Mentor Training The success of the mentoring program and of the mentors themselves will be determined by the training and skills of the mentors. The mentors must be confident that they have the skills and the knowledge to be effective in their role. Although the individuals selected to be mentors will have basic communication skills, it will be important continually develop the skills of the mentors. Mentor training will occur in two areas. The first is general information about how to facilitate a mentoring session, communication and listening skills. The second is more specific information about how the court system, the diversion program, and the work of the Veterans Administration (VA). Both of these areas are important to the effectiveness of the mentors, as the communication skills are needed to be able to build a relationship and share information and the specific information is needed as it will be the information that will be shared. Training for Facilitating a Mentoring Session The mentor’s role is a difficult one. The mentor must develop a relationship with the mentee in order for the program to be helpful, but at the same time the mentor must remain professional and not abuse the power that is afforded them through the mentor/mentee relationship. This balance can be accomplished through training the mentors to use interpersonal communication skills, such as building rapport, active listening, forming appropriate questions, and identifying barriers to communication. Training for Veterans Court Specific Information This training will include information about the functioning of the VA system as well as the court system. This information will be important as it will be the information shared with the mentee by the mentor. This information will be used to support and assist the veterans as they interface with the VA and the criminal justice system. Tracking Contacts It will be important for each mentor to record each contact that is made with each mentee. This information will be useful for the next mentor who comes into contact with that mentee, allowing for time to be spent more effectively. On a mentee’s first contact with the mentoring program it will be important for the mentor to explain the basics of the program to the individual and have them complete an information form with general information including name, date of birth, charges being faced, and any other information that might be helpful to the mentors. In addition a note should be written documenting what was talked about with the mentee, any concerns that were discussed, anything that needs to be worked on, and any concerns that might need followup. It will be important for each contact to be documented as a means of sharing progress and flagging any concerns that may surface. All of this information should be kept in a file that is accessible to all mentors if the need would arise. Monitoring and Supervising Supervision will make up a large portion of the responsibilities of the coordinator. There may be the need to both individual and group supervision, but group supervision will be the most effective and helpful form of supervision for the mentors overall. Supervision is important because it provides an opportunity for mentors to debrief after mentoring sessions, enables the mentors to share their experiences with one another, allows the coordinator to identify potential problems and put strategies in place to correct them, as well as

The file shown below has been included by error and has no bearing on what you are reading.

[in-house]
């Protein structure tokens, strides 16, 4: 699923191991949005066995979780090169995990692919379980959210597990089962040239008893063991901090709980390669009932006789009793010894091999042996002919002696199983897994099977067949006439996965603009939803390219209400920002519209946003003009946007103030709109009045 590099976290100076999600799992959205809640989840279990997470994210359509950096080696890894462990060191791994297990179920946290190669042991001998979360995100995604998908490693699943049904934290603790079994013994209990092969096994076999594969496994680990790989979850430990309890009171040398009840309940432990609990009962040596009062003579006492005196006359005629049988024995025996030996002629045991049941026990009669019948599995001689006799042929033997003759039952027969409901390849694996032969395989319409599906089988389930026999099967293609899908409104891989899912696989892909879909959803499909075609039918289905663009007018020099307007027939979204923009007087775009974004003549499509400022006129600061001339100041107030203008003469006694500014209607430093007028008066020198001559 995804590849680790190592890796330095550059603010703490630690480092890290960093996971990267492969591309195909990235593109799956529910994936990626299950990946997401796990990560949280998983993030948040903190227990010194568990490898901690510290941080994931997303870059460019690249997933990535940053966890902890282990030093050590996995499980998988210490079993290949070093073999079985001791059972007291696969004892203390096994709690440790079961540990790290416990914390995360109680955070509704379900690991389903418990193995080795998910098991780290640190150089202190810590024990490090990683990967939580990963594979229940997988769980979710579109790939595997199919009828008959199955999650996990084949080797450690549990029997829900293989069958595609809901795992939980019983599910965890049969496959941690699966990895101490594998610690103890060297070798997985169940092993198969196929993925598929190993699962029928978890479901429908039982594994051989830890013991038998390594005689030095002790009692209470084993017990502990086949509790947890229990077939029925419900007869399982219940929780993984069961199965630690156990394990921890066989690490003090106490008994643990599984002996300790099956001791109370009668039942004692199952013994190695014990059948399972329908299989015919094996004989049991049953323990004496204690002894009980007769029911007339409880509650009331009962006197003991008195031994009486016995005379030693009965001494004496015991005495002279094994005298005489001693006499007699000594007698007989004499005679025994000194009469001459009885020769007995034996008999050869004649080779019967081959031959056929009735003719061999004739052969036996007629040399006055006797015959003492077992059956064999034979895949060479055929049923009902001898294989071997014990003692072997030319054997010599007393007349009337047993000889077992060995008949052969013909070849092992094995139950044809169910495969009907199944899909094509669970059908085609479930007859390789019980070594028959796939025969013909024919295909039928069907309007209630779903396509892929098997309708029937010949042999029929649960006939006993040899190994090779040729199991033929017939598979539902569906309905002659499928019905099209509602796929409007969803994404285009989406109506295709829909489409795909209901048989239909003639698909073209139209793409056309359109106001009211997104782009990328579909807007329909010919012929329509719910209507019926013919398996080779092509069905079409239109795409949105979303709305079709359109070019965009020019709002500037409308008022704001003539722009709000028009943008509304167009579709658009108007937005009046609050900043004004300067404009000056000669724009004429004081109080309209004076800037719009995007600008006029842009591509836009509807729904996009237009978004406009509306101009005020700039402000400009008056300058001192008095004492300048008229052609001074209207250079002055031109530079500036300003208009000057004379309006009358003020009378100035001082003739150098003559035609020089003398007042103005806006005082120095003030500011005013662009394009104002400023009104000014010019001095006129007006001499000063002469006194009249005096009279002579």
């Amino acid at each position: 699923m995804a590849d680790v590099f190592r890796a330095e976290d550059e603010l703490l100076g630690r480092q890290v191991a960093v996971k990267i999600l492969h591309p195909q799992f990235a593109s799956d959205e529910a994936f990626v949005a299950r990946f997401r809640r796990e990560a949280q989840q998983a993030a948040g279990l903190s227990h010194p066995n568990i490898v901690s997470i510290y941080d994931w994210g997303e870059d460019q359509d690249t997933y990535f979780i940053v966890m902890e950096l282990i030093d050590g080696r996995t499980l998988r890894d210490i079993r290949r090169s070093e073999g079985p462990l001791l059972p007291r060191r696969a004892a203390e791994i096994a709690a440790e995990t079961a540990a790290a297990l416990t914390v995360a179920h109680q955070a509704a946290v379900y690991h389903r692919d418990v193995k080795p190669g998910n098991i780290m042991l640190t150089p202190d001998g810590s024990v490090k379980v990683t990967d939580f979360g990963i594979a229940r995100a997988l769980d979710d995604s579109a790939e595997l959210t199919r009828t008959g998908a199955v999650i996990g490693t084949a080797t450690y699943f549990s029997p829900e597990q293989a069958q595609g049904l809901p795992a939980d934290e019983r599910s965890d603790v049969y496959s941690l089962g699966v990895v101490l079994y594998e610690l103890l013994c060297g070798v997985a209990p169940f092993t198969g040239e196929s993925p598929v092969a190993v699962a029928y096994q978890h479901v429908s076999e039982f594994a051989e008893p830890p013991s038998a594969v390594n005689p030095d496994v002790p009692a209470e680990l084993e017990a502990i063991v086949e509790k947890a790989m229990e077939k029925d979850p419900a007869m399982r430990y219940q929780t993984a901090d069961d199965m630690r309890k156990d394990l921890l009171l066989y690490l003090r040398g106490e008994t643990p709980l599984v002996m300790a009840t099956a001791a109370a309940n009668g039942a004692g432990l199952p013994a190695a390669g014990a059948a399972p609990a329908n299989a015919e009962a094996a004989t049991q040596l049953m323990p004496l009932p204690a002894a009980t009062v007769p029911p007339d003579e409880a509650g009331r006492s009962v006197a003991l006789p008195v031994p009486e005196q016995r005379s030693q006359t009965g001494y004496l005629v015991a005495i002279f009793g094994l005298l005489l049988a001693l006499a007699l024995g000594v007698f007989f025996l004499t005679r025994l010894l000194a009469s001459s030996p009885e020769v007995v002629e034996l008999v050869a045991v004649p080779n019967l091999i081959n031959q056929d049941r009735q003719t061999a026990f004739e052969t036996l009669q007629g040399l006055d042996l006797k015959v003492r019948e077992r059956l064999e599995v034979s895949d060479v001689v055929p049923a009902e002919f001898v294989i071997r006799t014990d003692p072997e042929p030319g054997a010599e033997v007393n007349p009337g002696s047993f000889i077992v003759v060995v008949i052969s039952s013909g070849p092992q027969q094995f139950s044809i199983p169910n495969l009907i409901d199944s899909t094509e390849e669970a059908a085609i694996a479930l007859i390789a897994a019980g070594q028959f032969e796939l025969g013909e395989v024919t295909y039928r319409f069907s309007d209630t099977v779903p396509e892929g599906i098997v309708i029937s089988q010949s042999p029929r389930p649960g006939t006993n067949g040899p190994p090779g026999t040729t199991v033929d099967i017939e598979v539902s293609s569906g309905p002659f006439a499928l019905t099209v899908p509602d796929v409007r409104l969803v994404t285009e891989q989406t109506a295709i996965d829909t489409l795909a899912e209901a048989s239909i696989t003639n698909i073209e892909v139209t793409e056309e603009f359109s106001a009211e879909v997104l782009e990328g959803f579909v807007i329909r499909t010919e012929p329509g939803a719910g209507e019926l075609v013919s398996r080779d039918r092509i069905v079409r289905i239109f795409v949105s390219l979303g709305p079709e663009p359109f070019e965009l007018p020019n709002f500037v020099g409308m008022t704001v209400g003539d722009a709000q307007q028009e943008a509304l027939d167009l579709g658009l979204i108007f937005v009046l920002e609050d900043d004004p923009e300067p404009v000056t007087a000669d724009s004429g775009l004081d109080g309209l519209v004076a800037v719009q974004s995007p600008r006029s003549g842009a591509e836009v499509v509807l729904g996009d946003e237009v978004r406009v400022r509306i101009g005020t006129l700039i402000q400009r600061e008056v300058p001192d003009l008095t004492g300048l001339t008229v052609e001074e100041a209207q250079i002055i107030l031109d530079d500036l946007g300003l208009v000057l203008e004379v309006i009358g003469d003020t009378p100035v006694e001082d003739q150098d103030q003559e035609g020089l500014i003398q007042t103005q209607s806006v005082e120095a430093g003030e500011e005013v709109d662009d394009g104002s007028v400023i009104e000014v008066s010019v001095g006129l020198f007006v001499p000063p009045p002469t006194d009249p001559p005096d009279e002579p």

sending a clear message to the mentors that they are being supported by the both the program and each other. Group supervision will be most helpful in these areas as the mentors will be able to make connections to each other, increasing both their level of expertise and their level of support. Additionally it will be important for the mentors to be able to get in contact with the coordinator if they have any concerns or if they feel as though they need individual supervision. Appreciating and Celebrating Showing appreciation of the mentors will be important as a means of retaining the pool of mentors. The work that the mentors will be doing will be stressful and they are not compensated monetarily. It is important for the program to express to the mentor that they are important and valued by the program. This can be accomplished through something as simple as a certificate of appreciation or an appreciation lunch. Although this seems simple, it will be greatly appreciated by the mentors and will help them to stay motivated and engaged with the program.
This action might not be possible to undo. Are you sure you want to continue?
We've moved you to where you read on your other device.
Get the full title to continue listening from where you left off, or restart the preview.